Monterey to Lover’s Point

BASK members landing at Lover’s Point Beach. Pacific Grove

With a three day weekend last weekend, Monday being a holiday, honoring Martin Luther King Jr., we decided to join our fellow BASK members for a weekend trip to Monterey. On Saturday morning we congregated on the Municipal Beach for a safety talk after which we launched our boats for a paddle to Lover’s Point Beach in Pacific Grove. Our paddle took us out past the harbor. We passed hundreds of Sea Lions on the breakwater and a number of sea otters on our way out towards Lover’s Point. We paddled past the Monterey Bay aquarium and around Point Cabrillo where we kept our distance from the crashing surf. Turning into Lover’s Point Beach we found the beach quite protected from the swell which made for easy landing. The clear, turquoise water at Lover’s Point Beach reminded me of something out of the Mediterranean

Lost in the Fog

On Thursday January 10, I joined my BASK paddling buddies for the weekly Thursday Lunch Paddle. We congregated at the northeast end Loch Lomond Marina where there’s a small beach that provides a serviceable launch site when the tide isn’t too high.


Paddling in the fog. BASK Thursday Lunch Paddle on 1/10/19.

When I arrived at 9:15 everybody was in a huddle discussing the fog. Boats were still on car tops and it looked doubtful whether we would get on the water. Our original plan was to paddle to Red Rock Island across the bay from our launch site. Given we would be crossing shipping lanes and ferry traffic, and with the challenge of navigating in the fog, we opted to paddle along the coast keeping the land in sight. We paddled along the shore, paddling under the Richmond San Rafael Bridge and then past San Quentin State Prison to a little beach that is a frequent launch site for windsurfers. After lunch we retraced our route, but for the last mile or so we decided to follow a compass course that would take us directly back to the marina. There was a point in the last leg where we were out of site of any landmarks, surrounded by fog. It was an eerie feeling to be paddling in the fog without any visual reference point. It wasn’t too long though when out of the fog loomed the entrance to Loch Lomond Marina. We were back on the beach by 3 pm having paddled 9.5 miles. You can view the track of our paddle here.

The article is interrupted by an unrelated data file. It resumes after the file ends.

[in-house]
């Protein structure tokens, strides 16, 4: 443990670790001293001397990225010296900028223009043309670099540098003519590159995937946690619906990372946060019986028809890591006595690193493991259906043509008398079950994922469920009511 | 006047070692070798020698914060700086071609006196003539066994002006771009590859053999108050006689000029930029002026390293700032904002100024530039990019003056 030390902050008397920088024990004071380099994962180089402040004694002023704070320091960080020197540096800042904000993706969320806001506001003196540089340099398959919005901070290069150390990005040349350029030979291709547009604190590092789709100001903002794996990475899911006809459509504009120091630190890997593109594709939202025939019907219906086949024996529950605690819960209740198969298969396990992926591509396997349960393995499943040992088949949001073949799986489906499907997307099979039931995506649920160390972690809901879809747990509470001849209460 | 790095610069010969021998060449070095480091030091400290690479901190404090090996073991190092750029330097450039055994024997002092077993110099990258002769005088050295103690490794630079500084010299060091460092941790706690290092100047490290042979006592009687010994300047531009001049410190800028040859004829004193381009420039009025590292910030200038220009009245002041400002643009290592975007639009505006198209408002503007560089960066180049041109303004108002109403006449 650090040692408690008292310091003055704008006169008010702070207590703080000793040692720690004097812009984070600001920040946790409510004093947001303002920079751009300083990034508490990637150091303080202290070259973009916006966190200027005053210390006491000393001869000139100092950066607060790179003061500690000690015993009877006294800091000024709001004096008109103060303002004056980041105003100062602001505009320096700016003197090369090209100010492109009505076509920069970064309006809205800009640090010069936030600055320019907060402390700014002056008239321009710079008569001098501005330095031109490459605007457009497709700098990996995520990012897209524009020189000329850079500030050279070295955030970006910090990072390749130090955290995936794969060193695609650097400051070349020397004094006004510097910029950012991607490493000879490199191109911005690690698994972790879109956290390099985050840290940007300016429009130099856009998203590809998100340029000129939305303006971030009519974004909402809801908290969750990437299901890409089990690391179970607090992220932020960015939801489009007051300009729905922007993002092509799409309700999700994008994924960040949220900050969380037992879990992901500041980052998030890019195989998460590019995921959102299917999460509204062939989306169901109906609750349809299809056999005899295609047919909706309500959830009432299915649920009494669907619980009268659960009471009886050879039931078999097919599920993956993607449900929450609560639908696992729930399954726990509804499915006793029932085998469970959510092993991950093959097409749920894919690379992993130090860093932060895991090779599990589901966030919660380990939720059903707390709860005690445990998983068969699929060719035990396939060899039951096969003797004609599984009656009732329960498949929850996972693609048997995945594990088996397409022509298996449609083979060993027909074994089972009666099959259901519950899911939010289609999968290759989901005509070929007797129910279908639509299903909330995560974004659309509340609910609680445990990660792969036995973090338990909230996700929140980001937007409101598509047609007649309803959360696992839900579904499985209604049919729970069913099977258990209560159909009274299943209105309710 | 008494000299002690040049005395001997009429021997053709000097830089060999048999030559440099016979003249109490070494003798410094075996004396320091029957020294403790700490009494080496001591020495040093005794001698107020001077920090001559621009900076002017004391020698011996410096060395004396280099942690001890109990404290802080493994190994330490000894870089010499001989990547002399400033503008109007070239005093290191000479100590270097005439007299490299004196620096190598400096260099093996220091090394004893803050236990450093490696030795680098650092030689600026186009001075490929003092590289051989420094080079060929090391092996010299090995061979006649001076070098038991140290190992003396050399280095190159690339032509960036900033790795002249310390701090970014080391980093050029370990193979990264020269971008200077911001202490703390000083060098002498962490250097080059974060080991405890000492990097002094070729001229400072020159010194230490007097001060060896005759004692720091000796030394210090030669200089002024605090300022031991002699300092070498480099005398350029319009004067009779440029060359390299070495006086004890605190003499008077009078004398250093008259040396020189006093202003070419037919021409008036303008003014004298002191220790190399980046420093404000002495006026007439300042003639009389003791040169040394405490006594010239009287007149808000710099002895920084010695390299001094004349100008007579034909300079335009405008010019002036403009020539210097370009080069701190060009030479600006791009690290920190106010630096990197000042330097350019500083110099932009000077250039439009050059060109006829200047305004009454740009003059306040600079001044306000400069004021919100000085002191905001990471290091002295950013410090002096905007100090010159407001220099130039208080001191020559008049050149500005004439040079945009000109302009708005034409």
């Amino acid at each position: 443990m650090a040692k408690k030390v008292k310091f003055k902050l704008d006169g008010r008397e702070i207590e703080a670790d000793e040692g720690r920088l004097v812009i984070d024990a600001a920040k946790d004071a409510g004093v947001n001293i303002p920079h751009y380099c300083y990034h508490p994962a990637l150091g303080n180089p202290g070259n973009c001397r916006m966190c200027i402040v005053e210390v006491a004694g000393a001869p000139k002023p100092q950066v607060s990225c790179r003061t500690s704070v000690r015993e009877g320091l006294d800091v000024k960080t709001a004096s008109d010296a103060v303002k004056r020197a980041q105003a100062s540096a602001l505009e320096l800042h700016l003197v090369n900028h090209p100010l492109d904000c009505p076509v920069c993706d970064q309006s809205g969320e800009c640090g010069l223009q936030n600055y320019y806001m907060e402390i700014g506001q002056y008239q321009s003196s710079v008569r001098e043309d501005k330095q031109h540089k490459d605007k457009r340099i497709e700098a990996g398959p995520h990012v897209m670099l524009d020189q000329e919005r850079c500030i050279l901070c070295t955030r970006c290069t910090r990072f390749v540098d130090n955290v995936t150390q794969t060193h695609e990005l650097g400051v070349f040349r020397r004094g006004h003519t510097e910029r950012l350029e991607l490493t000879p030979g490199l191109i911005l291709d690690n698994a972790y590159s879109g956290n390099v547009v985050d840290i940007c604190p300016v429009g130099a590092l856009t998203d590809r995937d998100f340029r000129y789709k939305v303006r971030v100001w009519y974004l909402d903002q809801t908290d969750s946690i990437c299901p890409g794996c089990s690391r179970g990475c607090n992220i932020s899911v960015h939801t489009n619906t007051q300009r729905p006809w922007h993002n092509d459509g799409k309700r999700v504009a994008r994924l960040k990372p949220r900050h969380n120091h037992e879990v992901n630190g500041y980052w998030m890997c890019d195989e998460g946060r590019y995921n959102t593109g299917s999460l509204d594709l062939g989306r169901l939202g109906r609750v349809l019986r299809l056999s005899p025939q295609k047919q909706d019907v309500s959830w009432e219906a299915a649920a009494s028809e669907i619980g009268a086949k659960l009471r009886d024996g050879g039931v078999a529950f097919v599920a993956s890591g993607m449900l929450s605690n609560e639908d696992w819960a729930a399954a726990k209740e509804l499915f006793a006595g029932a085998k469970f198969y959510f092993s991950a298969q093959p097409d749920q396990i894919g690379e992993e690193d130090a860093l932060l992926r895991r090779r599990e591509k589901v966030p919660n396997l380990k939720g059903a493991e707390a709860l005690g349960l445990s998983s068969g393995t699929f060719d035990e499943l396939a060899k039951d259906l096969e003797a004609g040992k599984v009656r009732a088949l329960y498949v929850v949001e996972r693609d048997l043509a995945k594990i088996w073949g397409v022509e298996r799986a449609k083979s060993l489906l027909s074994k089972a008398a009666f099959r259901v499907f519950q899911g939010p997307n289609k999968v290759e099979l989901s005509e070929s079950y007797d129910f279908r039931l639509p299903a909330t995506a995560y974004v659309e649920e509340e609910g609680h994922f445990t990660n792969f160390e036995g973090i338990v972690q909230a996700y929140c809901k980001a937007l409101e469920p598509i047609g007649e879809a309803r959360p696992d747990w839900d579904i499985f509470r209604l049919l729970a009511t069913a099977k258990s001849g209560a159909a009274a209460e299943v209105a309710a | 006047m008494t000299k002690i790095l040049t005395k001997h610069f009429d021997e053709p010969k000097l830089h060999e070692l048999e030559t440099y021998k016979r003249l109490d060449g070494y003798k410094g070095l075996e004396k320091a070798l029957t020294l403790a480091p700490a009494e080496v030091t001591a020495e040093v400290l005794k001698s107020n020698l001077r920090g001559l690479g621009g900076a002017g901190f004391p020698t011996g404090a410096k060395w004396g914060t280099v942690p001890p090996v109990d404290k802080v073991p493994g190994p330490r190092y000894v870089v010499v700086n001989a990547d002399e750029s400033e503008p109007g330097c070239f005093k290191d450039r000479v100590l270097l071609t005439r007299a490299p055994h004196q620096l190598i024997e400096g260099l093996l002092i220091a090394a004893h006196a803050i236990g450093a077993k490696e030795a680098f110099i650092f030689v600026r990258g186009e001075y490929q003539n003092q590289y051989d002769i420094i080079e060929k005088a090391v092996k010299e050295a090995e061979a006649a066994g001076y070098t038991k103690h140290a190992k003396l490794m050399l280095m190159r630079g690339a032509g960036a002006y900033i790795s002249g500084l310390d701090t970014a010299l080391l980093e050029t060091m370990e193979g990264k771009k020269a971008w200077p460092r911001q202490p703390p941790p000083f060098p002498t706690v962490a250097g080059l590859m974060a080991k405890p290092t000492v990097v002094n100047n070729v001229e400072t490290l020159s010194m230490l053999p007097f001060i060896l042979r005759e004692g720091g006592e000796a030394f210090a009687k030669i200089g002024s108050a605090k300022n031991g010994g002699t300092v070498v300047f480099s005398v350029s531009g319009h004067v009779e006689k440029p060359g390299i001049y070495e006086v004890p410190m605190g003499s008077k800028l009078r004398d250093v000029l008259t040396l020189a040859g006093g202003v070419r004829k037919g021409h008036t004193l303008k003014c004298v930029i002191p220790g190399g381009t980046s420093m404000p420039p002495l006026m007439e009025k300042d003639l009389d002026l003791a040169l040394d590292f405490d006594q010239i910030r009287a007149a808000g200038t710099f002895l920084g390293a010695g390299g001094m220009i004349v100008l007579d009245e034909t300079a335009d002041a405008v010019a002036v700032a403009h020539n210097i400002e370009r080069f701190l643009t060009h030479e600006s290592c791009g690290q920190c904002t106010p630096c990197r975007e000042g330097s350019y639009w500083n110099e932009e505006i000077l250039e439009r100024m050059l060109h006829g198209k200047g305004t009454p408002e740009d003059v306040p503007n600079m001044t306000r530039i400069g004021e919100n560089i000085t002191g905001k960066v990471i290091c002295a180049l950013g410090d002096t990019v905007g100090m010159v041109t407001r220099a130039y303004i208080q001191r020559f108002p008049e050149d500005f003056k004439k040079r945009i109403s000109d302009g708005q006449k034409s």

Lunch at China Camp

 

I joined a few of my fellow BASK members for a paddle from Lock Lomond Yacht Harbor to China Camp where we had lunch. At the launch the weather was looking a bit chilly with the potential for some wind. By lunch time thought, the weather had warmed up and the little wind we had seemed to have disappeared. We paddled out from Loch Lomond going between the Marin Island and then altered our course for The Sisters. There where we took the opportunity to “thread Gridel’s Neddle” a slot in the rock on one of The Sisters that one can paddle through.  Once through the Needle, we headed for the beach at China Camp where we broke our our lunches. After lunch we had the current with us for a quick trip back to the Yacht Harbor.  Clear skies and calm water for the day’s paddle. We get some of our best paddling weather in the fall and winter.  Our course covered nine miles. You can view the GPS track here.